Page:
"Some of those components are also signed, although this time by an entity called www.esupplychain.com.tw."
Some useful history in understanding .tw's appearence in malware stories:
For those unaware, Taiwan broke away from China in 1949 when the communists took over. The US recognized Taiwan until around 1972, when it shifted friendship to China, and stopped recognizing Taiwan. Only a few national governments in the world officially recognize it, even though virtually all private entities do, and of course, Taiwan passports are 100% valid in the US and everywhere I know of.
So what's the point?
When a country isn't officially recognized it's in a weakend position. It's less likely to get "fair-play" from other countries. Look at everyone dumping toxic chemcals off the shore of Somalia, which has no real government to speak of, for example.
In the case of Taiwan, it's often used by attackers in other countries to better cover their tracks. Diminished international recognition = diminished international collaberation, so it's a great proxy in that respect.
This is in addition to Asian countries in general having relatively poor computer security, however, the amount of proxied badness coming from Taiwan is disproportionate to its population.
Is it really a failure of SSL or how most SSL implementations blindly trust the CA's? SSL that exclusively uses trustworthy CA's or recommends should work fine.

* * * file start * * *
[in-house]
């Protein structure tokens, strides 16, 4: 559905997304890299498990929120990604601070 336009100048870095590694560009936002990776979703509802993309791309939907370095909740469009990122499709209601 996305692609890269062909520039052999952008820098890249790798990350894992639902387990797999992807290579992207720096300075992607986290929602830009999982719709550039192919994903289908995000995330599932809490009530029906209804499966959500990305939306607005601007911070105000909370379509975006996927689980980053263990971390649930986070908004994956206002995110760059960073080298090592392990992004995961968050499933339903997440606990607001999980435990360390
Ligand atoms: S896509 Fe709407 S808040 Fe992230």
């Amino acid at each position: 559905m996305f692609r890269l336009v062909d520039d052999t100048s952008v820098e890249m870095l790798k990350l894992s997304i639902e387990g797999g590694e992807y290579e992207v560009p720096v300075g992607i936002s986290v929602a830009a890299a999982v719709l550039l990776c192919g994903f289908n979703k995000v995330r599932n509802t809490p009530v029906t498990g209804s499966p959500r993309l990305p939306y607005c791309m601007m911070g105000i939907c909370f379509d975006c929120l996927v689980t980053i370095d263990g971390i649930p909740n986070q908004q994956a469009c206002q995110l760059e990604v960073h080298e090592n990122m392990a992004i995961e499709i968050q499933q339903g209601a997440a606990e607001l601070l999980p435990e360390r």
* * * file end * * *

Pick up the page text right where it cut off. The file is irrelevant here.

To be pedantic for a moment, this isn't about SSL/TLS. It is about a key compromise.
SSL is working exactly as it was engineered to: It's verifying that the code was signed by some entity, and that the entity has a valid chain of trust to a CA that it trusts, and then deciding the code is trusted. It's not SSL's fault that we've fed it chains of trust that allow pretty much anybody and their uncle to sign things.
Taiwan makes a lot of PC hardware. They write a lot of device drivers which need to be signed. Consequently, they have a lot of valid code-signing certificates with private keys sitting on engineer's PCs. Engineers read emails and open Adobe .pdf and Microsoft Office attachments on their PCs.
That's why Taiwan is mentioned often in the context of malware signing stories.
> According the information we received from the Malaysian
> authorities, this certificate has been stolen "quite some time ago".
Certificate Revocation List, anyone?
@Andy, just to be pedantic for a second, it's about a key compromission. A key compromise is quite different ;-)
What concerns me is that the key was known to be stolen some time ago by the government of Malaysia, yet the f-secure post indicates that we need not worry about the certificate because it expired in September. Why was a known stolen certificate never revoked? It seems like our CA system has become too large to manage trust, especially when the weakest link can be an individual company or government who owns a signing certificate.
I'm going to go out on a limb here, because I don't know enough about how certificate revocation is handled... correct me if I'm wrong.
It strikes me the first part of the solution to this is to determine a path for which the end user should be able to determine if a certificate is revoked. Along with the signing certificate (the CA part), there should be a quasi-periminent URL for that CA which links to the certificate, and its list of revoked certs. With this system, you could present a cert that is verifiable just like in the current system, but you add the option to go online and check up on the cert to see if it really is still alive.